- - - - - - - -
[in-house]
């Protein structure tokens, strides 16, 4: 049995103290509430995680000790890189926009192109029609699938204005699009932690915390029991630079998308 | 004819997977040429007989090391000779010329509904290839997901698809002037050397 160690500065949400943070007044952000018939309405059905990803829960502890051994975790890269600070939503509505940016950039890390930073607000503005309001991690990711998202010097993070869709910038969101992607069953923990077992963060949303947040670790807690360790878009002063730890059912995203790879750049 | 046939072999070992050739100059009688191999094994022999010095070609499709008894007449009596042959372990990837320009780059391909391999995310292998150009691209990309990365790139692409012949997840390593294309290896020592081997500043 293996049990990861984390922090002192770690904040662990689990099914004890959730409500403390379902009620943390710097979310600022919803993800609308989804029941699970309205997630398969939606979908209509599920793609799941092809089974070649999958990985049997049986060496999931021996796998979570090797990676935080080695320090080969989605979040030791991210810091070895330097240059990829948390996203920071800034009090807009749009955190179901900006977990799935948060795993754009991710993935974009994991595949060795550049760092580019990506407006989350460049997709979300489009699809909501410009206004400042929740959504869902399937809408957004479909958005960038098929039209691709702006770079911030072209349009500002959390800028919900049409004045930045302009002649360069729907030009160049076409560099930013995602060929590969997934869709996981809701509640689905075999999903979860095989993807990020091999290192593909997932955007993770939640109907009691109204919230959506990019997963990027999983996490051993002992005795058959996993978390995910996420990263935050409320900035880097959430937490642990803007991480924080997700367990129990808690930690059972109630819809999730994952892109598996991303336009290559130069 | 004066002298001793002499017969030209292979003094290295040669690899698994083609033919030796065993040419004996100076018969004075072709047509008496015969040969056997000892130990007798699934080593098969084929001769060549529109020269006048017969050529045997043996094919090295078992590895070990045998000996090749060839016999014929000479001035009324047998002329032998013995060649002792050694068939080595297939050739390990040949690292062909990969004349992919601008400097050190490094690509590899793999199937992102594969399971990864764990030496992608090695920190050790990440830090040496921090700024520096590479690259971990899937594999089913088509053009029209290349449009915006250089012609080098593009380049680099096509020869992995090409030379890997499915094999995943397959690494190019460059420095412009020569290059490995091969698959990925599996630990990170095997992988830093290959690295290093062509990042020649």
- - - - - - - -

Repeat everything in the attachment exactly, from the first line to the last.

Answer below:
[in-house]
């Protein structure tokens, strides 16, 4: 049995103290509430995680000790890189926009192109029609699938204005699009932690915390029991630079998308 | 004819997977040429007989090391000779010329509904290839997901698809002037050397 160690500065949400943070007044952000018939309405059905990803829960502890051994975790890269600070939503509505940016950039890390930073607000503005309001991690990711998202010097993070869709910038969101992607069953923990077992963060949303947040670790807690360790878009002063730890059912995203790879750049 | 046939072999070992050739100059009688191999094994022999010095070609499709008894007449009596042959372990990837320009780059391909391999995310292998150009691209990309990365790139692409012949997840390593294309290896020592081997500043 293996049990990861984390922090002192770690904040662990689990099914004890959730409500403390379902009620943390710097979310600022919803993800609308989804029941699970309205997630398969939606979908209509599920793609799941092809089974070649999958990985049997049986060496999931021996796998979570090797990676935080080695320090080969989605979040030791991210810091070895330097240059990829948390996203920071800034009090807009749009955190179901900006977990799935948060795993754009991710993935974009994991595949060795550049760092580019990506407006989350460049997709979300489009699809909501410009206004400042929740959504869902399937809408957004479909958005960038098929039209691709702006770079911030072209349009500002959390800028919900049409004045930045302009002649360069729907030009160049076409560099930013995602060929590969997934869709996981809701509640689905075999999903979860095989993807990020091999290192593909997932955007993770939640109907009691109204919230959506990019997963990027999983996490051993002992005795058959996993978390995910996420990263935050409320900035880097959430937490642990803007991480924080997700367990129990808690930690059972109630819809999730994952892109598996991303336009290559130069 | 004066002298001793002499017969030209292979003094290295040669690899698994083609033919030796065993040419004996100076018969004075072709047509008496015969040969056997000892130990007798699934080593098969084929001769060549529109020269006048017969050529045997043996094919090295078992590895070990045998000996090749060839016999014929000479001035009324047998002329032998013995060649002792050694068939080595297939050739390990040949690292062909990969004349992919601008400097050190490094690509590899793999199937992102594969399971990864764990030496992608090695920190050790990440830090040496921090700024520096590479690259971990899937594999089913088509053009029209290349449009915006250089012609080098593009380049680099096509020869992995090409030379890997499915094999995943397959690494190019460059420095412009020569290059490995091969698959990925599996630990990170095997992988830093290959690295290093062509990042020649």